Not that that isn't a good name, too.

They’re called test tubes, not crazy theory tubes.

The act of subversion is subversive. No, that’s not a tautological statement; rather, it should be obvious. If expectations are around to be subverted, than there must be a reason behind their existence. This reason, as decreed by Occam’s Razor, is typically because the expectation is a decent reflection of reality. As a result, academic articles live an arcadian existence, eking out the occasional 2000 words of fodder from among the cracks between reality and an audience’s expectations of reality. The struggle for an innovative topic, understandably, drives authors to ever more tenuous tricks.

One of the questionable methods of capitalizing on a breakthrough is to jump on one before it’s been properly confirmed. Academia skillfully sidesteps this problem, allowing less refined news services to spew click-bait about the latest particle to exceed the speed of light. Still, articles try to have their cake and consume it too, reporting on speculation while reminding the audience that speculation is all it is. Scientific studies are a grey area sensational enough to be acceptable: the implications of a study proving ______ is proportional to _____ are free to run wild as long as the requisite chestnut that “correlation isn’t causation” gets tossed in there somewhere. Accuracy might not be upheld with both hands, but darned if the topic isn’t entertaining.

Personally, I’ve found a different solution to the problem: I write fiction.

Merchant of Venice: The College Years

Ideally, all these actors would be in my adaptation, and it would be filmed in 2000.

Ideally, all these actors would be in my adaptation, and it would be filmed in 2000.

“Cut us, we bleed. Tickle us, we laugh. Screw us over, and we’ll screw you over!”

~Shy, My Adaptation

I was bored in Shakespeare class yesterday and outlined a modern-day adaptation of one of my favorite Shakespeare plays, The Merchant of Venice, as set in a college environment. Shakespeare-inspired teen comedies were turned into a fun subgenre back in the late 90s-early 00s, but I don’t think anyone has attempted a version of the play that centers around one guy trying to chop a pound of flesh out of another. The play just doesn’t work well for adaptation. Which is what makes it fun to attempt.

Dramatis Personae:

Tony – The popular, friendly, good-guy jock senior.

“Shy” – A bitter nerdy senior. Nicknamed for his quiet demeanor.

Bill – Tony’s best friend, who has just transferred from another college.

Portia – A smart, driven pre-law student. She’s looking for love, but disillusioned by the self-serving guys within her major.

Jessica – Shy’s freshman sister.

Lorenzo – A dweeby freshmen. Often teased for having a name out of Shakespeare or something.

Plot:

Shy works at the registrar’s desk, overseeing the fraternities on campus. He harbors a deep grudge against Tony, whose frat voted to keep him out back in their freshman year. When Tony comes to him to get Bill into the fraternity at short notice, Shy sees his moment for revenge: he cuts a deal. Bill’s in the fraternity, but if he can’t keep his grades up high enough to stay in, Tony must give Shy his Facebook and LinkedIn passwords — career suicide.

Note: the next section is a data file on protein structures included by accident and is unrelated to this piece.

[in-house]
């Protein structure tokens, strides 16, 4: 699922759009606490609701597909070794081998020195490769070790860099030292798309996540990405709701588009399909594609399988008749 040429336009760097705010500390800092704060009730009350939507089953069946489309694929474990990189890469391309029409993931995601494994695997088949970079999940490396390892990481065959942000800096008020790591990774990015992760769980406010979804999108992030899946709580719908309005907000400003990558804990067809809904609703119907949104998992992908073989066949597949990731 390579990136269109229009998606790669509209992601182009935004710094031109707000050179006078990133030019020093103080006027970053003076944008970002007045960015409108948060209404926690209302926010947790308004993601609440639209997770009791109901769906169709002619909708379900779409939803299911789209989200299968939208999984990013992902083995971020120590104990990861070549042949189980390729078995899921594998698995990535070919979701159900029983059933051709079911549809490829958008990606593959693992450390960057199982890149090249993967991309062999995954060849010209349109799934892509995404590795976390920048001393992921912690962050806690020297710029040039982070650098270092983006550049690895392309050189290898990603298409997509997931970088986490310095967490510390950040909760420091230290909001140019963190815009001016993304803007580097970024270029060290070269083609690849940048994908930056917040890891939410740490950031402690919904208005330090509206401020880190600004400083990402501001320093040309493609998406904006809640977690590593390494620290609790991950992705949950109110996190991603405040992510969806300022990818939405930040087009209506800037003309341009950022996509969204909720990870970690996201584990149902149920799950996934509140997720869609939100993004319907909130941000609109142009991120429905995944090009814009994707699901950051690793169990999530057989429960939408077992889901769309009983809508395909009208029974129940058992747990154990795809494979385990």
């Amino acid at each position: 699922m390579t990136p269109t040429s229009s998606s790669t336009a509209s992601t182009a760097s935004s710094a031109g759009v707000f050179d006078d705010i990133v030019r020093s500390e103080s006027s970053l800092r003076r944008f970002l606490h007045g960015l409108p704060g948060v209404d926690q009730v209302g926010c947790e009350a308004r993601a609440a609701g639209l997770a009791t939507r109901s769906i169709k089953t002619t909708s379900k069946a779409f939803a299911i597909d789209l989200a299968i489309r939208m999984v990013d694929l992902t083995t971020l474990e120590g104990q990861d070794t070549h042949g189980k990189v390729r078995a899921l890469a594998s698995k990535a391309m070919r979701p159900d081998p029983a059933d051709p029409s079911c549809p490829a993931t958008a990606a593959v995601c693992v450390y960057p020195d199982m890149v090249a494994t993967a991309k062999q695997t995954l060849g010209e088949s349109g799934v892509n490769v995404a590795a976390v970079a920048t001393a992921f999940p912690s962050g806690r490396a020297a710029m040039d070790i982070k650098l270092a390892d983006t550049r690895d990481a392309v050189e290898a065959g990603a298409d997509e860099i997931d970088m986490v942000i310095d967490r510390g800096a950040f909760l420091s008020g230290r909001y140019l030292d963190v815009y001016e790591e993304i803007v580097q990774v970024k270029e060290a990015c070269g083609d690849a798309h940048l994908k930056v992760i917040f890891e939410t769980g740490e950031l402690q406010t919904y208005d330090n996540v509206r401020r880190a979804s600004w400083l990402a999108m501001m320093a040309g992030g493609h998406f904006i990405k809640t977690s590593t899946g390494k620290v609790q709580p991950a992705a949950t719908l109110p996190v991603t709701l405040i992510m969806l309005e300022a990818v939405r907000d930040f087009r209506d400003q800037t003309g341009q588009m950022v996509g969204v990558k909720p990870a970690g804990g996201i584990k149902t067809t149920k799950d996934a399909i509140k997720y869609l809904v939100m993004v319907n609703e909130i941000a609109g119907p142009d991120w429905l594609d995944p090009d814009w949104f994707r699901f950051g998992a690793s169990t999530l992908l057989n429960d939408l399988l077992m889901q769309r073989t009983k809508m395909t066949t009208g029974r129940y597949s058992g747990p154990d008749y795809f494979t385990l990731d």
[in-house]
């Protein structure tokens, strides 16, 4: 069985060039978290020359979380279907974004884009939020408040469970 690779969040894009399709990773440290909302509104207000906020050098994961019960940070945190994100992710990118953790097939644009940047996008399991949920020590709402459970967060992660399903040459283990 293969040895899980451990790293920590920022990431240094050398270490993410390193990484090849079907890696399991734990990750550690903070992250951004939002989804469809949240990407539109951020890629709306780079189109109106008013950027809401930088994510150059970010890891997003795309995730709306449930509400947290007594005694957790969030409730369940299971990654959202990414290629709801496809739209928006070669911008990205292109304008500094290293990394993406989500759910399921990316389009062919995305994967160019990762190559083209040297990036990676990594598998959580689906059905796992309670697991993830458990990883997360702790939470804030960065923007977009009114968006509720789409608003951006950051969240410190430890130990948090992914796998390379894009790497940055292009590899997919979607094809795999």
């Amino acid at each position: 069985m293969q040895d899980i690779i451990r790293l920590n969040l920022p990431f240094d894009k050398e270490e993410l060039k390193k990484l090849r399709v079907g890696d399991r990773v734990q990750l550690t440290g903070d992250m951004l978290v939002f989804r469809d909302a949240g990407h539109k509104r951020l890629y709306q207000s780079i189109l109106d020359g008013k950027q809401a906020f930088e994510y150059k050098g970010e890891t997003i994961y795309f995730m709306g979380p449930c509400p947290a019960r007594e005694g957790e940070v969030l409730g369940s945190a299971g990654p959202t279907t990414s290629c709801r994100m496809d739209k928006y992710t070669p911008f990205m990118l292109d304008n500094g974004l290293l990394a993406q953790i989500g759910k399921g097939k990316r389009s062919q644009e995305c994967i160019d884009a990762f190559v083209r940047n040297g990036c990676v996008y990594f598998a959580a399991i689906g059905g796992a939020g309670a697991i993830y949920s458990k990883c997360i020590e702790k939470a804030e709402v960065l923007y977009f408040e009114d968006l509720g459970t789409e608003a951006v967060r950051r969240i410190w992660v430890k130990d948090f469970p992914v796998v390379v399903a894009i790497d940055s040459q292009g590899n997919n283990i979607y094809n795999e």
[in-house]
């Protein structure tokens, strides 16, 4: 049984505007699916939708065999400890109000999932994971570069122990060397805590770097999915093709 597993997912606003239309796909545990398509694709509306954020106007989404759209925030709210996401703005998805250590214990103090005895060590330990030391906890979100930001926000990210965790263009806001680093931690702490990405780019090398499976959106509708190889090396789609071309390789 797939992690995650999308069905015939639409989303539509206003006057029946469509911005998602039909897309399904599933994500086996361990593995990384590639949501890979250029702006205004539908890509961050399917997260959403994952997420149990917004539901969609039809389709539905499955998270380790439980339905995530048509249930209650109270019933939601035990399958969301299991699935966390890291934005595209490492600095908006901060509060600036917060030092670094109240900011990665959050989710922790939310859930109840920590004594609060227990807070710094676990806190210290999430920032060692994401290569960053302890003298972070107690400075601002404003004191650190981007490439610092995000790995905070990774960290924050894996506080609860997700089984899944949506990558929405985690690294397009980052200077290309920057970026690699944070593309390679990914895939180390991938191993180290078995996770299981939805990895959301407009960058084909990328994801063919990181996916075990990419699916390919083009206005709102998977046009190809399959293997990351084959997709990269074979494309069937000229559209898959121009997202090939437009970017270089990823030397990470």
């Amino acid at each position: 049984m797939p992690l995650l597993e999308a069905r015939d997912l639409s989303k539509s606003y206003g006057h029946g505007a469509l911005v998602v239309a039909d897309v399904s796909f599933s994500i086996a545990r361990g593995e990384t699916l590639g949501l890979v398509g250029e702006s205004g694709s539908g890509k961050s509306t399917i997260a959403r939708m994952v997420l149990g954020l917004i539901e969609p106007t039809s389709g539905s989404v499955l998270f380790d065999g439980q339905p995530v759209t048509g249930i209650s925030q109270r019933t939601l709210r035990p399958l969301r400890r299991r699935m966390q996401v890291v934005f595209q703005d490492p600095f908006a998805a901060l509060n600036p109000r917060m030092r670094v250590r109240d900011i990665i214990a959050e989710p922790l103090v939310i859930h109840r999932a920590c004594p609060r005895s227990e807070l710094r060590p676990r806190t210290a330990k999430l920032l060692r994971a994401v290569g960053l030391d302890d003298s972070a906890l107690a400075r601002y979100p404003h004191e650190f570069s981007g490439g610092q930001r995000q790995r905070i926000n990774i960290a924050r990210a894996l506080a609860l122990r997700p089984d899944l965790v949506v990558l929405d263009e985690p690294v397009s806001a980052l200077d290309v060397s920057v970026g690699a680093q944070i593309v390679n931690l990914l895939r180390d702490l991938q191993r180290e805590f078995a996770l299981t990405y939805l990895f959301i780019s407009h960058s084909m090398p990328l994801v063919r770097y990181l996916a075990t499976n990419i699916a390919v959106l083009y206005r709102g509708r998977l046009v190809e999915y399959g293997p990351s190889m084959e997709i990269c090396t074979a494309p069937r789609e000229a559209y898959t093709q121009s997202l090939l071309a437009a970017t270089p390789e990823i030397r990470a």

A sub-plot follows Bill’s romance with Portia after he wins a date with her in a contest during Greek Week. He’s the least materialistic, so she picks him. Also, Jessica starts dating Lorenzo, much to Shy’s dismay.

In the end, Bill’s grades tank, and unless he aces his last final, Tony’s career will go down in flames before it has started. Tony must appeal to the student fraternity board, where Portia masquerades as a frat member in order to qualify to defend Tony. Shy is defeated. Everyone else lives happily ever after.

I have a few loose ends to figure out… like how Portia stops Shy, or how the plots can tie together better than they do in the source material. Or how to deal with the extra ring subplot from the original play. I still need a good title. Also, I might give Shy a love interest so that it’s not a totally downer ending for him.

But, perhaps most importantly, this adaptation sets up a nice mirror of the original’s line about Shylock wanting a pound of flesh in order to bait fishhooks:

“What do you want his linkedin password for, anyway?”

“To bait phishers with.”

Fan-fic vs Canon – The Revolution?

Nimona.

‘Fan-fics’ are fan-written material set in the universe of another, established author, and ‘canon’ refers to the official, sanctioned material that said author produces themself. At least, it used to. Times are changing, and the fan-fic/canon distinction is taking several hits.

First, there’s Amazon’s Kindle Worlds program, which allows fan-fic authors to legally write stories set in particular worlds, most notably those of Gossip Girl, The Vampire Diaries, and Slaughterhouse-Five. But the distinction isn’t completely destroyed here: we can all tell the truly masterful and official stuff apart from the rest: no one’s going to best Kurt Vonnegut at his own novels. In theory, though, someone could put together a work that’s better. And it’s official, too, putting it in a third camp seperate from fan-fic or canon — it would become a sanctioned continuation, in the spirit of Eoin Colfer’s sixth book in the Hitchhiker’s Guide to the Galaxy trilogy, which took over after Douglas Adams’ original five books.

 

In order to completely break down the barriers between fan-fic and canon, we need a little help from the authors involved. And that’s why I was interested to see this post on my tumblr feed.

Artist Noelle Stevenson, most well known for her webcomic Nimona and for her doodles of that one Russian couple from Pacific Rim, was asked a question about the running commentary that her tumblr provides about her webcomic. it’s a case of the original author indulging in fan-fic-style opinions.

Q:

YOU WRITE A LOT OF EXTRA SNIPPETS OF INFO FOR NIMONA WHEN WE ASK QUESTIONS ABOUT IT. ARE THESE CONSIDERED FANFICS, OR IS IT CANON, SINCE YOU, THE AUTHOR, ARE WRITING THEM? ARE THEY BOTH FANFICS AND CANON? I NEED TO KNOW BECAUSE SCIENCE.

A:

it’s all canon because I’m the boss. However that doesn’t mean I can’t change it as many times as I want. So I could say like “the Director is a reverse minotaur” and then a week later I could think of something better and say “NO WAIT she’s a pile of gnomes in a dress” and it would allll be canon.

From the Gingerhaze tumblr.

What’s fan-fic? What’s canon? It’s a whole new wooooooooorld!